Okay, so allow me to get at the glue that really holds this entire movie together: Vince Vaughn. To get straight to the point, I think this is Vaughn’s funniest comedic performance. Seriously, he’s on fire here. That’s not to say that everybody else is worthless in this film, but come on, Vaughn is just on a whole ‘nother level. But before I get to him, it’s only fair that I talk about the other cast members first. Whereas Owen Wilson had been known before this movie as the funny one out of whatever duo featured in one of his movies, here he’s the straight man in a more than respectable performance. Wilson gets his fair share of funny moments and jokes, which he of course nails, but he also gets a good amount of straighter and more serious moments in comparison to Vaughn. While Wilson is good with those as well, they’re part of a section in the film that I’m not too crazy about — but more on that in just a hot second. Rachel McAdams is, duh, adorable as Claire; I don’t think I need to elaborate any more on that, though. It seems redundant, doesn’t it? Because you just know McAdams is gonna be adorable in a role like this all the time — that is, provided the material’s there. And in the case of Wedding Crashers, let’s just say it is and it isn’t, that McAdams still manages to be good in the midst of an onslaught of clichés. But more importantly, she and Owen Wilson have solid chemistry. And as always, you put Christopher Walken in a movie, and any scene featuring him will be fun to watch.

But back to Vince Vaughn … man, does he steal this movie. He’s like a tornado of comedic energy here, sucking up all the laughs he can in any scene he tears through. Most of this comes about as a result of all the various situations his character is put through which, let’s face it, is abuse of all kinds, but still, it’s all hilarious and Vaughn’s reactions to these situations are priceless. Consider two scenes: the dinner table scene and the sequence in which Jeremy has two “midnight visitors.” It’s not so much the situations themselves that are so funny, it’s how Vaughn plays those scenes. In fact, the filmmakers could have just made a movie entirely about the relationship between Jeremy and Gloria and they still would have had something.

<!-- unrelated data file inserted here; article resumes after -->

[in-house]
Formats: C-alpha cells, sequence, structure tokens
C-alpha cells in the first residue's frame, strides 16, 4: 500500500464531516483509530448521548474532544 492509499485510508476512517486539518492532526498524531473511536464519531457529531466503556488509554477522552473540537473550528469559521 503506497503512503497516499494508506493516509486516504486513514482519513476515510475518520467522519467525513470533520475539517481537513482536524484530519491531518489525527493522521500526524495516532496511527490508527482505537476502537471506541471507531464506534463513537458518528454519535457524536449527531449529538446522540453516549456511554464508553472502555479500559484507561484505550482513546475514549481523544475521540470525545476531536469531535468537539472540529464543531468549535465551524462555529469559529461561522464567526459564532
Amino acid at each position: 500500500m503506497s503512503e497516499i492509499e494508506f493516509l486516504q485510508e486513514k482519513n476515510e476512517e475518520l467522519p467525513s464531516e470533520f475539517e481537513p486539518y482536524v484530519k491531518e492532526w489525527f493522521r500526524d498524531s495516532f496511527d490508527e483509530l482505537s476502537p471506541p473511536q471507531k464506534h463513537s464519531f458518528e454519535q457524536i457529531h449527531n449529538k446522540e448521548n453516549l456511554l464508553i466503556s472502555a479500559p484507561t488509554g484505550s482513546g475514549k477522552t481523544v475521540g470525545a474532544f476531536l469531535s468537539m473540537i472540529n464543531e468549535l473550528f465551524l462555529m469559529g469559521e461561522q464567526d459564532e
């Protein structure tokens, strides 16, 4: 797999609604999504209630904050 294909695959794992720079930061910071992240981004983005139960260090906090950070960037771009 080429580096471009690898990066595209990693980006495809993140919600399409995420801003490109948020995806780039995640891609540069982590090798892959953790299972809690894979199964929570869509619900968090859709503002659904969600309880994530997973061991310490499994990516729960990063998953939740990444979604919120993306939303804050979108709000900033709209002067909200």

However, Wedding Crashers isn’t without its low points. Despite all the laughs it consistently provides, everything still essentially boils down to the typical and tired romantic comedy tropes we’ve seen a million times, which in my opinion drag the Third Act down somewhat. In fact, it’s the romantic comedy backbone of the movie that’s really the least interesting aspect, because there’s no question of how it’ll all turn out in the end and how the movie milks the situation for a while there just gets a bit tiresome. If the rest of the film hadn’t been so funny, then maybe I wouldn’t be so forgiving there, but hey, at least we get a really good extended Will Ferrell cameo out of it.

All in all, Wedding Crashers is a really fun time. Maybe it lacks the “refinery” of the best the Judd Apatow factory has to offer, but you know what? At the end of the day, it’s funny, and that’s always the number one criteria for a comedy, and what it does good, it does very good, so I’ll keep on laughing.

***1/2 /****

NEXT TIME: George Lucas just makes it so easy to mock his movies these days.